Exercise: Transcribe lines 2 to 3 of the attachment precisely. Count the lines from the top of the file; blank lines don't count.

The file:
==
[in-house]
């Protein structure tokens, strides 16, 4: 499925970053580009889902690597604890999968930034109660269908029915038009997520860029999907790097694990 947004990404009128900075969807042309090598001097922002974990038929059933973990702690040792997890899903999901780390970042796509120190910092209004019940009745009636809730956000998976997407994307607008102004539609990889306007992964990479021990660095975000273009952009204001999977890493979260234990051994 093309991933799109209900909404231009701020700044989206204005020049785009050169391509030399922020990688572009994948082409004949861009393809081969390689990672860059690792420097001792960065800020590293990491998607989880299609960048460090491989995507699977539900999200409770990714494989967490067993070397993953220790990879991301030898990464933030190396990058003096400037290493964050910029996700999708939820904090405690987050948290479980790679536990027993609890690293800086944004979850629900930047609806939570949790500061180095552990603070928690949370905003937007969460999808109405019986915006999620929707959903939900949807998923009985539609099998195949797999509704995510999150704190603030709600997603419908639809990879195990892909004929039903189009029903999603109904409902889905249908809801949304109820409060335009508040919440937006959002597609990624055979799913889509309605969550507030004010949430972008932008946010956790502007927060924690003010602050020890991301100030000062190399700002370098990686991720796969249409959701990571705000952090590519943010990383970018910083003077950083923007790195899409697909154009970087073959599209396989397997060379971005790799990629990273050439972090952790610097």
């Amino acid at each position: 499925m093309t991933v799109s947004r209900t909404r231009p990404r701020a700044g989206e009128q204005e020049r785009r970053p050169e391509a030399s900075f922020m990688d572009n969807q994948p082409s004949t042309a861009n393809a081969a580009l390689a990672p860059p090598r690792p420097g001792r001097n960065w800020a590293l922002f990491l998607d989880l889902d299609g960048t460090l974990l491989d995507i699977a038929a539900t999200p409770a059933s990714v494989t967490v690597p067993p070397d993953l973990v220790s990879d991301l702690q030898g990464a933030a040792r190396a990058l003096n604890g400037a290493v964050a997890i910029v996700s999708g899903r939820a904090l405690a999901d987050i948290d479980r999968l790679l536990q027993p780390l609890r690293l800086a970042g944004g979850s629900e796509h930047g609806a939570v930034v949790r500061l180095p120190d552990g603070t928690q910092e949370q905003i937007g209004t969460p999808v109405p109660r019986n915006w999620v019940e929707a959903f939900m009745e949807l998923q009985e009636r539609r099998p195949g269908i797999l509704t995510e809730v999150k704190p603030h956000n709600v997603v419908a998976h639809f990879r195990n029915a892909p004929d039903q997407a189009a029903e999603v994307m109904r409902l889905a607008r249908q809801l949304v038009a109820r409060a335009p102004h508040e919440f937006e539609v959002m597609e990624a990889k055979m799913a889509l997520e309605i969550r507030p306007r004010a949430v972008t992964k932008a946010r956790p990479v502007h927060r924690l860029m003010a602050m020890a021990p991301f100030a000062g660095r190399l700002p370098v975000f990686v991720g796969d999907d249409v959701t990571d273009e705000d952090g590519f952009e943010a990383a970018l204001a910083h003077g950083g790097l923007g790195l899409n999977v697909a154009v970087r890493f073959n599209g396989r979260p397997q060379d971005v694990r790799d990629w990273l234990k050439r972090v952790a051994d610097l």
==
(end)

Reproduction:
């Protein structure tokens, strides 16, 4: 499925970053580009889902690597604890999968930034109660269908029915038009997520860029999907790097694990 947004990404009128900075969807042309090598001097922002974990038929059933973990702690040792997890899903999901780390970042796509120190910092209004019940009745009636809730956000998976997407994307607008102004539609990889306007992964990479021990660095975000273009952009204001999977890493979260234990051994 093309991933799109209900909404231009701020700044989206204005020049785009050169391509030399922020990688572009994948082409004949861009393809081969390689990672860059690792420097001792960065800020590293990491998607989880299609960048460090491989995507699977539900999200409770990714494989967490067993070397993953220790990879991301030898990464933030190396990058003096400037290493964050910029996700999708939820904090405690987050948290479980790679536990027993609890690293800086944004979850629900930047609806939570949790500061180095552990603070928690949370905003937007969460999808109405019986915006999620929707959903939900949807998923009985539609099998195949797999509704995510999150704190603030709600997603419908639809990879195990892909004929039903189009029903999603109904409902889905249908809801949304109820409060335009508040919440937006959002597609990624055979799913889509309605969550507030004010949430972008932008946010956790502007927060924690003010602050020890991301100030000062190399700002370098990686991720796969249409959701990571705000952090590519943010990383970018910083003077950083923007790195899409697909154009970087073959599209396989397997060379971005790799990629990273050439972090952790610097």
């Amino acid at each position: 499925m093309t991933v799109s947004r209900t909404r231009p990404r701020a700044g989206e009128q204005e020049r785009r970053p050169e391509a030399s900075f922020m990688d572009n969807q994948p082409s004949t042309a861009n393809a081969a580009l390689a990672p860059p090598r690792p420097g001792r001097n960065w800020a590293l922002f990491l998607d989880l889902d299609g960048t460090l974990l491989d995507i699977a038929a539900t999200p409770a059933s990714v494989t967490v690597p067993p070397d993953l973990v220790s990879d991301l702690q030898g990464a933030a040792r190396a990058l003096n604890g400037a290493v964050a997890i910029v996700s999708g899903r939820a904090l405690a999901d987050i948290d479980r999968l790679l536990q027993p780390l609890r690293l800086a970042g944004g979850s629900e796509h930047g609806a939570v930034v949790r500061l180095p120190d552990g603070t928690q910092e949370q905003i937007g209004t969460p999808v109405p109660r019986n915006w999620v019940e929707a959903f939900m009745e949807l998923q009985e009636r539609r099998p195949g269908i797999l509704t995510e809730v999150k704190p603030h956000n709600v997603v419908a998976h639809f990879r195990n029915a892909p004929d039903q997407a189009a029903e999603v994307m109904r409902l889905a607008r249908q809801l949304v038009a109820r409060a335009p102004h508040e919440f937006e539609v959002m597609e990624a990889k055979m799913a889509l997520e309605i969550r507030p306007r004010a949430v972008t992964k932008a946010r956790p990479v502007h927060r924690l860029m003010a602050m020890a021990p991301f100030a000062g660095r190399l700002p370098v975000f990686v991720g796969d999907d249409v959701t990571d273009e705000d952090g590519f952009e943010a990383a970018l204001a910083h003077g950083g790097l923007g790195l899409n999977v697909a154009v970087r890493f073959n599209g396989r979260p397997q060379d971005v694990r790799d990629w990273l234990k050439r972090v952790a051994d610097l």